CSAR Class C 2-8-4T
|CSAR Class C 2-8-4T
ex IMR "Western Australian" 2-8-4T
IMR "Western Australian" no. 100, November 1901
|Type and origin|
|Designer||Neilson, Reid & Company|
|Builder||Neilson, Reid & Company|
|Gauge||3 ft 6 in (1,067 mm) Cape gauge|
|25 in (635 mm)|
|Driver diameter||38 in (965 mm)|
|25 in (635 mm)|
|Wheelbase||11 ft 3 in (3.429 m) drivers
4 ft 6 in (1.372 m) trailing bogie
28 ft (8.534 m) overall
|Length||36 ft 1 1⁄2 in (11.011 m) over buffers|
|Height||12 ft 7 1⁄2 in (3.848 m)|
|Axle load||8 5⁄20 long tons (8.4 t) per driver|
|Weight on drivers||33 long tons (34 t)|
|Locomotive weight||53 long tons (54 t) w/o|
|Fuel capacity||2 7⁄20 long tons (2.4 t)|
|Water capacity||2,000 imp gal (9,100 l; 2,400 US gal)|
|Boiler||4 ft (1.219 m) inside dia
12 ft 0 1⁄4 in (3.664 m) int length
6 ft 7 1⁄2 in (2.019 m) pitch
|Boiler pressure||160 psi (1,100 kPa)|
|Firegrate area||16.7 sq ft (1.551 m2)|
|167 tubes of 1 3⁄4 in (44.4 mm) ext dia
919.5 sq ft (85.424 m2)
|– Firebox||93.3 sq ft (8.668 m2)|
|– Total||1,012.8 sq ft (94.092 m2)|
|Cylinder size||17 in (432 mm) bore
21 in (533 mm) stroke
|Valve gear||Stephenson valve gear|
|Tractive effort||19,102 lbf (85 kN) at 75% pressure|
|Operator(s)||Imperial Military Railways
Central South African Railways
|Class||IMR "Western Australian"
CSAR Class C
|Number in class||6|
|Number(s)||IMR 100-105, CSAR 203-208|
|Official name||Class C|
|First run||1900 |
In 1900, during the South African War, the Imperial Military Railways experienced a shortage of locomotives and six 2-8-4 Berkshire type tank locomotives, destined for the Western Australian Government Railways, were diverted to South Africa where they were known as the Western Australians. In 1902 they came onto the roster of the Central South African Railways and were designated Class C.
The South African War
In 1899, when the South African War broke out, the invading British military forces took control of all railways in the colonies of the Cape of Good Hope and Natal. As possession was obtained, this control was extended to the railway lines of the Oranje-Vrijstaat Gouwermentspoorwegen (OVGS) in the Orange Free State and the Nederlandsche-Zuid-Afrikaansche Spoorweg-Maatschappij (NZASM) in the Zuid-Afrikaansche Republiek (ZAR).
On 7 October 1899 Lieutenant-Colonel E.P.C. Girouard, KCMG, DSO, RE, a Canadian serving in the Royal Engineers and at the time the President of the Egyptian State Railways, was appointed as Director of Railways for the South African Field Forces.
While Girouard largely left control of the two colonial railways in the hands of their civilian staff, the lines of the two Boer republics were worked under the title of the Imperial Military Railways (IMR) with civilian and military personnel appointed by him.
Origin and manufacturer
The damage that was inflicted on the railways during hostilities and the transportation demands of the British military led to a shortage of locomotives. To alleviate the shortage, a shipment of six new K class tank locomotives with a 2-8-4 Berkshire type wheel arrangement were diverted to the IMR in South Africa. They had been built for the Western Australian Government Railways (WAGR) by Neilson, Reid & Company in 1900.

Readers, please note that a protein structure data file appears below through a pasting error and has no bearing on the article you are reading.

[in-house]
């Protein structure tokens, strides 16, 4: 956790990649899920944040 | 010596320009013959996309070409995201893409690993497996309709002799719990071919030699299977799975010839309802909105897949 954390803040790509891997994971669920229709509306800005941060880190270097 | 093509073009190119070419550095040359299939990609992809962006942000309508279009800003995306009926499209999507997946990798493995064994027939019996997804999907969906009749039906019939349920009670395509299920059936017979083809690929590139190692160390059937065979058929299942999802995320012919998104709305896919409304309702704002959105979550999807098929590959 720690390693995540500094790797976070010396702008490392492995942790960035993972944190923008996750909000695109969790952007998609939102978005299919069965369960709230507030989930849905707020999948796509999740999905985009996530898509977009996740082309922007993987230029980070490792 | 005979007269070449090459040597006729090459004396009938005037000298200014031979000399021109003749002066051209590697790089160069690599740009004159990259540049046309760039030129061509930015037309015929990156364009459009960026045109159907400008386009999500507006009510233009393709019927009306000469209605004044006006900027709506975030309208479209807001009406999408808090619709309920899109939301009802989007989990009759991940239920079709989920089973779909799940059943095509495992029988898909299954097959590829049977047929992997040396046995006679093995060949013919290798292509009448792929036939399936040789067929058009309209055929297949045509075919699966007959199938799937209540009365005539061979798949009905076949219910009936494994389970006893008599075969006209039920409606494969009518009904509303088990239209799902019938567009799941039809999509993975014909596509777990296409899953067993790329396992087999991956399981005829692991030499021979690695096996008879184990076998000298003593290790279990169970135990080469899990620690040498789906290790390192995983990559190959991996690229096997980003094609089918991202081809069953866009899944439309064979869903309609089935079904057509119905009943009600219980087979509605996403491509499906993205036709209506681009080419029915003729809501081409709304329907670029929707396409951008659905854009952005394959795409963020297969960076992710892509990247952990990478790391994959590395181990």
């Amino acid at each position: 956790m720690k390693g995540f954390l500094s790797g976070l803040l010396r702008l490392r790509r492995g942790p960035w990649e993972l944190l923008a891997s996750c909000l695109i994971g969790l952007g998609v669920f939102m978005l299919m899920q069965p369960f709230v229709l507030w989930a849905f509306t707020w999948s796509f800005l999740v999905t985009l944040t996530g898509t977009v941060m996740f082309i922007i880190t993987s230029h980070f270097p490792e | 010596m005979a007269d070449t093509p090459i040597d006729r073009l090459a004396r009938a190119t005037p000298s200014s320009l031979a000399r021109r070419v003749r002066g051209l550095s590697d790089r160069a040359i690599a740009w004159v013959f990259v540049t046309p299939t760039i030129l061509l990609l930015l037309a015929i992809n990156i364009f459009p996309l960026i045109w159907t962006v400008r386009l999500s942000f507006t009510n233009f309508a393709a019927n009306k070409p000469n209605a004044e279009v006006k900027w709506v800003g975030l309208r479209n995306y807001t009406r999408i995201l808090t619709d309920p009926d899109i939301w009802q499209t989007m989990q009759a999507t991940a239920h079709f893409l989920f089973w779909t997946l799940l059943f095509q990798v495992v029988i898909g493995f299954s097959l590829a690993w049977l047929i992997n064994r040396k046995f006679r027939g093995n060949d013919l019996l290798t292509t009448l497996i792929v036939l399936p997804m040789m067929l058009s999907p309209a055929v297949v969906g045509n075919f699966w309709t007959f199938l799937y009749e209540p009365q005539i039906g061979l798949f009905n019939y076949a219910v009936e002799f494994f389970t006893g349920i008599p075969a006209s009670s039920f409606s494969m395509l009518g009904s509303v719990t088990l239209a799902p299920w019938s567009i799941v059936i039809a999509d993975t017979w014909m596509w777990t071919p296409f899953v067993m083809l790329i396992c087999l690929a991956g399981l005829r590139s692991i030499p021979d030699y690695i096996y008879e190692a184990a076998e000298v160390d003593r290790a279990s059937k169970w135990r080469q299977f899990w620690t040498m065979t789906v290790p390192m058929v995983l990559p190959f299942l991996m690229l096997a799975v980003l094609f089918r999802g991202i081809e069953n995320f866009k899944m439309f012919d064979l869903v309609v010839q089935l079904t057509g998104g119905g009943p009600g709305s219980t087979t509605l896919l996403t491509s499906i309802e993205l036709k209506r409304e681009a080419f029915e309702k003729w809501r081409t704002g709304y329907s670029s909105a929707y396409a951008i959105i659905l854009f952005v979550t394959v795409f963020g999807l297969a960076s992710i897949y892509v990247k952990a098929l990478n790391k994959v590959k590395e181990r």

Imperial Military Railways
The IMR numbered the locomotives in the range from 100 to 105 and, since they were not classified, they became commonly known as the Western Australians.
Central South African Railways
Peace was declared on 1 June 1902 and on 1 July 1902 the railways were handed back to civilian authority. The IMR was transformed into the Central South African Railways (CSAR) that took control of all railways in the Transvaal and the Orange Free State. Girouard remained on as Commissioner of Railways and the NZASM went into liquidation.
P.A. Hyde was appointed as Chief Locomotive Superintendent of the CSAR. One of the first steps to be taken was to classify and renumber all the locomotive stock, with tank locomotives classified alphabetically and tender locomotives numerically. The Western Australians were designated Class C and were renumbered in the range from 203 to 208.
By 1912, when the South African Railways (SAR) was established, these locomotives were considered obsolete and were not included in the SAR classification and renumbering list, but recommended for scrapping even though they were still less than twelve years old.
Three did survive, however, two having been sold to Clydesdale Colliery in the northern Orange Free State and one to Ogies Colliery near Witbank. At Clydesdale no. 204 was reboilered in 1939 and survived until 1972.
- List of South African locomotive classes
- South African locomotive history
- The 2-8-4 "Berkshire"
- Western Australian Government Railways K class
- Holland, D.F. (1971). Steam Locomotives of the South African Railways, Volume 1: 1859-1910 (1st ed.). Newton Abbott, Devon: David & Charles. pp. 122–123, 126. ISBN 978-0-7153-5382-0.
- The South African Railways - Historical Survey. Editor George Hart, Publisher Bill Hart, Sponsored by Dorbyl Ltd., Published c. 1978, pp. 22-23.
- Dulez, Jean A. (2012). Railways of Southern Africa 150 Years (Commemorating One Hundred and Fifty Years of Railways on the Sub-Continent - Complete Motive Power Classifications and Famous Trains - 1860-2011) (1st ed.). Garden View, Johannesburg, South Africa: Vidrail Productions. pp. 33–34. ISBN 9 780620 512282.